Sept. 25 (Bloomberg) — Attorney General Eric Holder plans to resign his post, staying in office until a successor is confirmed, a Justice Department official said.
Holder told President Barack Obama of his plans over the Labor Day weekend and will formally announce his decision at the White House later today, according to the official, who asked for anonymity because Holder’s intentions haven’t been publicly released.
Obama is returning this afternoon from meetings at the United Nations in New York and the White House has scheduled an announcement for 4:30 p.m. Washington time.
Holder, 63, is one of three original members of Obama’s cabinet still serving in the administration, having been confirmed in 2009. He is the first black attorney general and the fourth-longest serving in U.S. history.
Deputy Attorney General James Cole; Kathryn Ruemmler, the former White House counsel; Deval Patrick, the Democratic governor of Massachusetts; and at least three Democratic U.S. senators, Claire McCaskill of Missouri, Mark Pryor of Arkansas and Amy Klobuchar of Minnesota, have been mentioned by congressional and administration officials as qualified successors.
California Attorney General Kamala Harris has been a supporter and ally of Obama and is another potential candidate. Preet Bharara, the U.S. attorney in Manhattan also has been mentioned at a possible successor. Bharara’s response when asked about higher office has consistently been “I love my job.”
Holder has been discussing plans to leave the job for more than a year as he tried complete his agenda on federal sentencing and civil rights.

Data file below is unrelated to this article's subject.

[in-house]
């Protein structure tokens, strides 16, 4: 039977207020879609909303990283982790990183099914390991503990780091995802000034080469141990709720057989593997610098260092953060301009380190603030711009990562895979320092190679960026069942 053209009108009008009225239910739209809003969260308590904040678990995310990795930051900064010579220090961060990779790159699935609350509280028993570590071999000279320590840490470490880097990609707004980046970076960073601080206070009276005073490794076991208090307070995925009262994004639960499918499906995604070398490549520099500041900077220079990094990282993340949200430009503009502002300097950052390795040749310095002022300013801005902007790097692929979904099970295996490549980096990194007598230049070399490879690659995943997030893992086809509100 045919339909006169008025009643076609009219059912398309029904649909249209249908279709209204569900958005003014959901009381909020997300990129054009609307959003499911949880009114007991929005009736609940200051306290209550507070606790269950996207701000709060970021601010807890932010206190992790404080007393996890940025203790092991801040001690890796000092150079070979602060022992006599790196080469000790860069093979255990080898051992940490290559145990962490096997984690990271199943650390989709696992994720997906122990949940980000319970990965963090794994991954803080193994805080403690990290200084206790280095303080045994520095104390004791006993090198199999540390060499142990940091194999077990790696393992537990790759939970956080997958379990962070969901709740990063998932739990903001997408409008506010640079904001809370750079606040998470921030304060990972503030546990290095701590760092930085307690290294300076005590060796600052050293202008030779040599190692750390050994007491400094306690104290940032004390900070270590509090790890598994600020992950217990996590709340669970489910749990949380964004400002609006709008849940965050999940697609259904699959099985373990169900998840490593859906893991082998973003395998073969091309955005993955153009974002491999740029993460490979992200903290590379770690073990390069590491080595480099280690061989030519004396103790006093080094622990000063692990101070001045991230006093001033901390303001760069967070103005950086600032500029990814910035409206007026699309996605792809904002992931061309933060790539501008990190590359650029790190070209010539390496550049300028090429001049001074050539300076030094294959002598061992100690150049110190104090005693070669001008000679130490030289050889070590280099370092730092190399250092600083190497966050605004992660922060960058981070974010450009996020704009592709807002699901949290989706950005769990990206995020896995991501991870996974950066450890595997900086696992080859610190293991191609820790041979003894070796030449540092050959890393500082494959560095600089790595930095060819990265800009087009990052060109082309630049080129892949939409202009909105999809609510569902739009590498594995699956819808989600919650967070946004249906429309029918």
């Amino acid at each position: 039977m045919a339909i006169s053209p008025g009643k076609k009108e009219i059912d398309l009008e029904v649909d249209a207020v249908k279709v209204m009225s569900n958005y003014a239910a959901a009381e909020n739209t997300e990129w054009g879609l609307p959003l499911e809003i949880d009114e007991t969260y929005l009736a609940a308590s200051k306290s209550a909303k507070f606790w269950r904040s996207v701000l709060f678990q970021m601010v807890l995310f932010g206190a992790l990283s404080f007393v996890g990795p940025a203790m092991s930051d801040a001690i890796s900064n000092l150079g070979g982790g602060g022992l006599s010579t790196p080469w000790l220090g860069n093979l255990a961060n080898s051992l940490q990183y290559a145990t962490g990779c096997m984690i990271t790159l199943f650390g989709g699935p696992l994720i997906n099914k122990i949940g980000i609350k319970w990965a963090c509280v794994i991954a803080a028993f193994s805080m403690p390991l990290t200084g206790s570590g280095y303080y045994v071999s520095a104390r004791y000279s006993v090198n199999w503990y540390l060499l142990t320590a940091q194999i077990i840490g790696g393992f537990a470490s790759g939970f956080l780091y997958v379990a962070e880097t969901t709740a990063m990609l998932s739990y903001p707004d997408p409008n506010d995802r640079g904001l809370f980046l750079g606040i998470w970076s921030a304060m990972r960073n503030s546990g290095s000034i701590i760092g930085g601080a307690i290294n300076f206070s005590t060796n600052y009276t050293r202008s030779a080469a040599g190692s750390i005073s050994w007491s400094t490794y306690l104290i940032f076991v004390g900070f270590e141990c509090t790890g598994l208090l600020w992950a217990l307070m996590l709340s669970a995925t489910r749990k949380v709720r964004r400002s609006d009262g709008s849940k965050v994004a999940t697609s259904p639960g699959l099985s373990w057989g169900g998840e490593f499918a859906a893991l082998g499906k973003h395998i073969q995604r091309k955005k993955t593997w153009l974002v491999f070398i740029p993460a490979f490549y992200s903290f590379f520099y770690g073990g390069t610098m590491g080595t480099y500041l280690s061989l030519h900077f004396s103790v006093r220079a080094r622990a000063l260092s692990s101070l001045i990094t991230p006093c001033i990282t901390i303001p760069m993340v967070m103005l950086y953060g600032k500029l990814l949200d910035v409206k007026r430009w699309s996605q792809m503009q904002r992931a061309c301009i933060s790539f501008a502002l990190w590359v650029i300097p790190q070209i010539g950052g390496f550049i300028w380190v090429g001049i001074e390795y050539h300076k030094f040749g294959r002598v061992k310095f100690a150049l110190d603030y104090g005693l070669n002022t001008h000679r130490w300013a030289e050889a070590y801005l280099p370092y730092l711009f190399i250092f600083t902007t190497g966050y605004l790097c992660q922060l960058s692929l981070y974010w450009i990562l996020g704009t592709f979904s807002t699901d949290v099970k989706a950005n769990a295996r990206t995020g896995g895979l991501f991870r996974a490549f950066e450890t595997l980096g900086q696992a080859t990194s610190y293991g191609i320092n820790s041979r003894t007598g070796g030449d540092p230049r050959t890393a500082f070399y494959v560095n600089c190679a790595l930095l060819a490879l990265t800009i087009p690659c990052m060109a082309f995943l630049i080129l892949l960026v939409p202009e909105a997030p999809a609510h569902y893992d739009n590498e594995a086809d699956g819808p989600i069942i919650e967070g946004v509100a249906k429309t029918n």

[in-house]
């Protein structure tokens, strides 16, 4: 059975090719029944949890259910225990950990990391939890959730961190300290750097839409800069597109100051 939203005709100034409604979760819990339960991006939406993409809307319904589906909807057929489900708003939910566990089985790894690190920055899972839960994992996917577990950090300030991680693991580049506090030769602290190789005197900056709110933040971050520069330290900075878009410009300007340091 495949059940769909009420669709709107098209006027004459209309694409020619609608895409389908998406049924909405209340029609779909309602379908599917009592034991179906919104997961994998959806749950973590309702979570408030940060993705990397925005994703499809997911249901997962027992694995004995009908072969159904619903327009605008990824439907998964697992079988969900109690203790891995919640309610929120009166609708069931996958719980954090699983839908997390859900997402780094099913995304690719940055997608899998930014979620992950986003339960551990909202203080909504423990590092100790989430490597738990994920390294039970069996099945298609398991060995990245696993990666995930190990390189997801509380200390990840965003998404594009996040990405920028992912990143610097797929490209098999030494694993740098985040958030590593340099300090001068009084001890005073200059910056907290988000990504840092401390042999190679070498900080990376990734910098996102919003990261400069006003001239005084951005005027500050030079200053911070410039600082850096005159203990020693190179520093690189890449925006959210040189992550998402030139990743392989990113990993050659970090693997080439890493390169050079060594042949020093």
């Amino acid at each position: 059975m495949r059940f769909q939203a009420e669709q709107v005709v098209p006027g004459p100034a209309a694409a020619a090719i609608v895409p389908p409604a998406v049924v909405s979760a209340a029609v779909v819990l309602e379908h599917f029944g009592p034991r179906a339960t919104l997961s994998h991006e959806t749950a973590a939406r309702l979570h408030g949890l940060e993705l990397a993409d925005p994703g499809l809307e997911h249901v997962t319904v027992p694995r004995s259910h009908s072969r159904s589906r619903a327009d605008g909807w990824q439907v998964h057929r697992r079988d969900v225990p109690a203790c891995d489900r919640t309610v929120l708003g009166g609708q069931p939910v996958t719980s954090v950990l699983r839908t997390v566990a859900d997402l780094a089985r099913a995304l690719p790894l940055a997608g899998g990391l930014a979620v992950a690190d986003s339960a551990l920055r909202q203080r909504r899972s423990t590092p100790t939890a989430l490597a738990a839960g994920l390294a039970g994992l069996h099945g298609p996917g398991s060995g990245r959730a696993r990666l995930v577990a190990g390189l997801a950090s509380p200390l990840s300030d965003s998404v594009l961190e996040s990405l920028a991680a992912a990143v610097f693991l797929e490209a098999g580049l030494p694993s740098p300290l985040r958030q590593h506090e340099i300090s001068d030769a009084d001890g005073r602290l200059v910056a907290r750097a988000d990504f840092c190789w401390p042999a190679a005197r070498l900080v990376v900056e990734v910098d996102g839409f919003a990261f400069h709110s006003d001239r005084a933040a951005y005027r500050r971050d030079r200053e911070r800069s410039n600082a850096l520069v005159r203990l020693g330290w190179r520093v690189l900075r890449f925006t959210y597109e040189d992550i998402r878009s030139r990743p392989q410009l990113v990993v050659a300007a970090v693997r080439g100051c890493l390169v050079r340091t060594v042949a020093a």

Holder positioned himself at the vanguard of protecting racial and ethnic minorities and gays and lesbians from discrimination, fixing what he considers related flaws in the justice system, sometimes without congressional action.
Last year, he sued North Carolina and Texas to overturn voter-identification laws that he says unfairly target minorities.
He has instructed federal prosecutors to avoid charging low-level drug offenders in a way that triggered what he considers “draconian” mandatory minimum sentences.
He also has been a target for congressional Republicans,over his role in overseeing a botched attempt to track gun smuggling called Fast and Furious. The House held Holder in contempt of Congress in 2012.
In February, he suffered a health scare that sent him to the hospital. Holder felt faint during a morning meeting in late February and was taken by ambulance to a hospital, where he was treated for an elevated heart rate. He described the experience as “spooky.”
“It will happen to all of you at some point, you zoom past your 30th, 40th, 50th birthday. When you get to 60, there is a certain sense of mortality you have to come to grips with, when you realize you have more yesterdays than tomorrows,” he said in an interview with Bloomberg News in March.